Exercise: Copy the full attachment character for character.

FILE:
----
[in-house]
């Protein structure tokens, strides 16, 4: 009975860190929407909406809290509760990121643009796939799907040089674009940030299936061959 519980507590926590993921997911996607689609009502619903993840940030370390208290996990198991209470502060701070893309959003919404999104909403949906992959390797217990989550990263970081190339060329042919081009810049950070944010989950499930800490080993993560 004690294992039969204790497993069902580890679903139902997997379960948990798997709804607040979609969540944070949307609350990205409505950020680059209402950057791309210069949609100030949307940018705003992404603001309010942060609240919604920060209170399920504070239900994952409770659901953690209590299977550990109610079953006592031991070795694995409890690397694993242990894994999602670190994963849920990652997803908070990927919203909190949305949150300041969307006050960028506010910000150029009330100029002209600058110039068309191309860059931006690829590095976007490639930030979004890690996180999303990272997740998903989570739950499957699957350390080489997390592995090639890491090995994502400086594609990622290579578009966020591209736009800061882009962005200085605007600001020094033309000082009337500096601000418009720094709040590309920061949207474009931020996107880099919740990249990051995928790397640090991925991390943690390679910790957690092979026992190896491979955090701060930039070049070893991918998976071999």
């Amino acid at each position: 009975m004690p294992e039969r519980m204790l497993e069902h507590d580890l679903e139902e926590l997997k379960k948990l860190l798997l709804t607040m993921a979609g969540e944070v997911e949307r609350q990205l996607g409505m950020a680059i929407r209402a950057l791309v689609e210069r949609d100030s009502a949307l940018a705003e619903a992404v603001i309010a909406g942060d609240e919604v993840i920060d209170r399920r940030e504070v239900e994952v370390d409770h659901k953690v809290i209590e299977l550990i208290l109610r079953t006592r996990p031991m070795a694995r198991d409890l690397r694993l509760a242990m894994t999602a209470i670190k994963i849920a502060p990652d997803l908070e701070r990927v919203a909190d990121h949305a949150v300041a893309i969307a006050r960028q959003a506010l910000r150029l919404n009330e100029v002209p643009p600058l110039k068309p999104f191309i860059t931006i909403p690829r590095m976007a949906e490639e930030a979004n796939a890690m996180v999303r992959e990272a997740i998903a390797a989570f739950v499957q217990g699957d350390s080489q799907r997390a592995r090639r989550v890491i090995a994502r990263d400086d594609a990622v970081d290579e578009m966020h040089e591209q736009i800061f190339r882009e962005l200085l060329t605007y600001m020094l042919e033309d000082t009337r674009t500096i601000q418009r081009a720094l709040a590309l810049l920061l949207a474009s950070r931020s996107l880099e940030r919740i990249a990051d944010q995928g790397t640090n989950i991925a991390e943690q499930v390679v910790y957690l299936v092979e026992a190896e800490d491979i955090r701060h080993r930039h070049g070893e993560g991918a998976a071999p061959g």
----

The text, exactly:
[in-house]
């Protein structure tokens, strides 16, 4: 009975860190929407909406809290509760990121643009796939799907040089674009940030299936061959 519980507590926590993921997911996607689609009502619903993840940030370390208290996990198991209470502060701070893309959003919404999104909403949906992959390797217990989550990263970081190339060329042919081009810049950070944010989950499930800490080993993560 004690294992039969204790497993069902580890679903139902997997379960948990798997709804607040979609969540944070949307609350990205409505950020680059209402950057791309210069949609100030949307940018705003992404603001309010942060609240919604920060209170399920504070239900994952409770659901953690209590299977550990109610079953006592031991070795694995409890690397694993242990894994999602670190994963849920990652997803908070990927919203909190949305949150300041969307006050960028506010910000150029009330100029002209600058110039068309191309860059931006690829590095976007490639930030979004890690996180999303990272997740998903989570739950499957699957350390080489997390592995090639890491090995994502400086594609990622290579578009966020591209736009800061882009962005200085605007600001020094033309000082009337500096601000418009720094709040590309920061949207474009931020996107880099919740990249990051995928790397640090991925991390943690390679910790957690092979026992190896491979955090701060930039070049070893991918998976071999």
């Amino acid at each position: 009975m004690p294992e039969r519980m204790l497993e069902h507590d580890l679903e139902e926590l997997k379960k948990l860190l798997l709804t607040m993921a979609g969540e944070v997911e949307r609350q990205l996607g409505m950020a680059i929407r209402a950057l791309v689609e210069r949609d100030s009502a949307l940018a705003e619903a992404v603001i309010a909406g942060d609240e919604v993840i920060d209170r399920r940030e504070v239900e994952v370390d409770h659901k953690v809290i209590e299977l550990i208290l109610r079953t006592r996990p031991m070795a694995r198991d409890l690397r694993l509760a242990m894994t999602a209470i670190k994963i849920a502060p990652d997803l908070e701070r990927v919203a909190d990121h949305a949150v300041a893309i969307a006050r960028q959003a506010l910000r150029l919404n009330e100029v002209p643009p600058l110039k068309p999104f191309i860059t931006i909403p690829r590095m976007a949906e490639e930030a979004n796939a890690m996180v999303r992959e990272a997740i998903a390797a989570f739950v499957q217990g699957d350390s080489q799907r997390a592995r090639r989550v890491i090995a994502r990263d400086d594609a990622v970081d290579e578009m966020h040089e591209q736009i800061f190339r882009e962005l200085l060329t605007y600001m020094l042919e033309d000082t009337r674009t500096i601000q418009r081009a720094l709040a590309l810049l920061l949207a474009s950070r931020s996107l880099e940030r919740i990249a990051d944010q995928g790397t640090n989950i991925a991390e943690q499930v390679v910790y957690l299936v092979e026992a190896e800490d491979i955090r701060h080993r930039h070049g070893e993560g991918a998976a071999p061959g």